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On the Road – Daniel Sharp at Oregon Outback

Friday, June 26th, 2015

Daniel Sharp and his Benedicto crew have been at it again. This time taking on the Oregon Outback. We find that the best thing to do with Daniel is to get out of the way and let his words and pictures tell the story, so we’ll do that. This isn’t nearly the whole story or all the pictures, just an excerpt.

I think I was nervous about the Outback. I didn’t sleep well for an entire week leading up to it. My mind was wound up with to-do lists and what-if scenarios. I had managed some good hard 60 to 70 mile road rides, but hadn’t done much fully loaded. What about the Bay Area Ridge Trail? That was 300 miles in 3 days, but that was six months ago and we packed light. What if I implode on day one?

dsharp_outback-26230001I think it’s funny that we went to great lengths to ride Amtrak down with the group. We stayed at the hotel where everyone departs, but when it comes close to “Grand Depart” time, we decided to head out a half hour early to “beat the pack” and avoid traffic. We had a 7:30 pm reservation at the Cowboy Dinner Tree. Not to be missed, they say. 30 ounces of steak, they say. Someone said if you want to catch your dinner time on day one, you’d better leave early.

dsharp_outback-26270023We roll out into cattle country and promptly flat at mile 43. You just have to give into these occurrences and help out as you can. We triple-team the flat change. Someone gets out the fresh tube and pumps it. Steve checked the casing and found a crazy little razor sharp sliver of stone protruding. We remount and keep rolling through cow country.

dsharp_outback-26300016How do you calculate the difference between pedaling a road bike with just two water bottles and minimal tools and a 50-pound loaded mountain bike? If math was your thing, I’m sure you could produce an equation, but I know what it feels like in my legs and in my mind.

dsharp_outback-26210023Our rollouts were pretty silent affairs. Nobody yelled “rolling out in five minutes.” You just silently stuff bags and fill bottles until it looks like everyone is ready. I like that unspoken group mind sometimes. Rolling out in the rain and chill is a bit of a somber affair that feels more like duty than a party.

dsharp_outback-26220012My right knee started to hurt at this point my mind started wondering if this was a trend, or just a momentary thing. Pavement turned to dirt, which led us to miles of descending. So much descending that you have to stop and rest and keep pedaling just to stay engaged. At this point we meet up with Bear Creek and things just get greener as we approach the reservoir. One last killer climb, though before a killer descent to the reservoir.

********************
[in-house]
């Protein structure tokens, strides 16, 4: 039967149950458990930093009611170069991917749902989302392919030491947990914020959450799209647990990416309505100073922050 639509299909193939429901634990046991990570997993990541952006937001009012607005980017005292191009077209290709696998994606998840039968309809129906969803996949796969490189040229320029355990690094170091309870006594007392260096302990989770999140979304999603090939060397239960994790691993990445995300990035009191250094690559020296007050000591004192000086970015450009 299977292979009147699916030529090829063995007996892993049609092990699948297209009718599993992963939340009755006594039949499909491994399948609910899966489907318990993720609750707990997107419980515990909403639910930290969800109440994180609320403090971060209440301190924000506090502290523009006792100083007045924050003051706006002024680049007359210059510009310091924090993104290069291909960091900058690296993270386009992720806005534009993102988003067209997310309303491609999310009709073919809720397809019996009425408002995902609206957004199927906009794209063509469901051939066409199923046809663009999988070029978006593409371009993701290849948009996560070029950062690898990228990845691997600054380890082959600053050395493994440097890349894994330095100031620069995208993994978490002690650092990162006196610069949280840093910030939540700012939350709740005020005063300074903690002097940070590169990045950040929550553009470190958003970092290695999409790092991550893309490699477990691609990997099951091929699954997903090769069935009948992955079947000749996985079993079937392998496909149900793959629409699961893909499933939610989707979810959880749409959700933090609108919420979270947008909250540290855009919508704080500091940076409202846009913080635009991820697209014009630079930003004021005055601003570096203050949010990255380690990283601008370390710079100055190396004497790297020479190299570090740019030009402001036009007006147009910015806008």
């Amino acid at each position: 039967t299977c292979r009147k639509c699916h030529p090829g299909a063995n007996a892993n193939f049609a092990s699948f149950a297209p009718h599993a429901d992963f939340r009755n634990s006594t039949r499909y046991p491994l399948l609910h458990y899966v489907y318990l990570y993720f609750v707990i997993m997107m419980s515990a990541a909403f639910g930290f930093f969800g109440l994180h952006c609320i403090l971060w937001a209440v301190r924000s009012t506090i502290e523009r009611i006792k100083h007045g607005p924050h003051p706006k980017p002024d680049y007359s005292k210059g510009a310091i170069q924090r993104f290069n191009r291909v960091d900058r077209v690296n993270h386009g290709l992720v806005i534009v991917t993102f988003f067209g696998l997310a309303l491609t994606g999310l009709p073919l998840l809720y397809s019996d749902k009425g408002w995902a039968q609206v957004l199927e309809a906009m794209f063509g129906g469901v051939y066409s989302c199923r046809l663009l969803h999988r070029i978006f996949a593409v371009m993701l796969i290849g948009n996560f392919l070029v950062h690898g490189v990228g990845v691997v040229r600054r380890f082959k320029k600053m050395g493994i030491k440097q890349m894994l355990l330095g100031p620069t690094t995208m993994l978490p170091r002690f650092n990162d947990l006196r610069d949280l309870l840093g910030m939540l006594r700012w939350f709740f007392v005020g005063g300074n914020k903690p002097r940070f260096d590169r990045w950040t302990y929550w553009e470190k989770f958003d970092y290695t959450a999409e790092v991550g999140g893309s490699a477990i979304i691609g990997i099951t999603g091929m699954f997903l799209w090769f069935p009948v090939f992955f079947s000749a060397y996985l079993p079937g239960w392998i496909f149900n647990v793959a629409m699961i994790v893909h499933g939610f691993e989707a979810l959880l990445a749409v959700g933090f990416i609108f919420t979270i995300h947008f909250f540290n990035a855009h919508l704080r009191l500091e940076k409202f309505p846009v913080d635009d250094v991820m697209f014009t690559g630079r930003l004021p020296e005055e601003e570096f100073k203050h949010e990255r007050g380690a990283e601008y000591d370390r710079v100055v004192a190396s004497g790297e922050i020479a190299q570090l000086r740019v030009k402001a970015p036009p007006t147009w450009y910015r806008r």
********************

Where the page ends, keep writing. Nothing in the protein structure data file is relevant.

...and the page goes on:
dsharp_outback-26270003Prineville was a turning point in our Outback. Mileage-wise we had completed 225 miles of the 363. Having completed two days was a huge boost in confidence. At this point, it felt like our bodies were adapting to the work and rhythm of bike by day camp by night. We started to get a feel for how much food we needed to pedal all day.

dsharp_outback-26330021I just keep making little goals. Just make it to that tree. Just make it to that rise up there. At some point the pure climbing gives way to rolling terrain, so good-sized climbs alternate with healthy descents.

dsharp_outback-26220017“Rise and shine cowboys – time to hit the road and pedal those bikes” yells a local woman cruising mainstreet at 6 am. She inspects a falling handrail on the vacant hotel and mutters something about how someone needs to get on these repairs. I think the hotel looks pretty good considering it was built in 1900. I read that the hotel shut its doors in 2009. At 7am one of the Outback riders rings the large bell next to the City Hall.

dsharp_outback-26220009And that’s it. No finish line, just the Deschutes River flowing peacefully by. We jump in and it’s bracing. It feels good to be done. Cold water feels amazing and it was the first shower I had in three days…I don’t think I really doubted I could do the Outback, I just maybe thought it might be harder…and maybe it would have been with different conditions.

Daniel rides a Seven Sola 29 SL.

Find the whole story and all the photos at Bendicto.co.

Horses for All Courses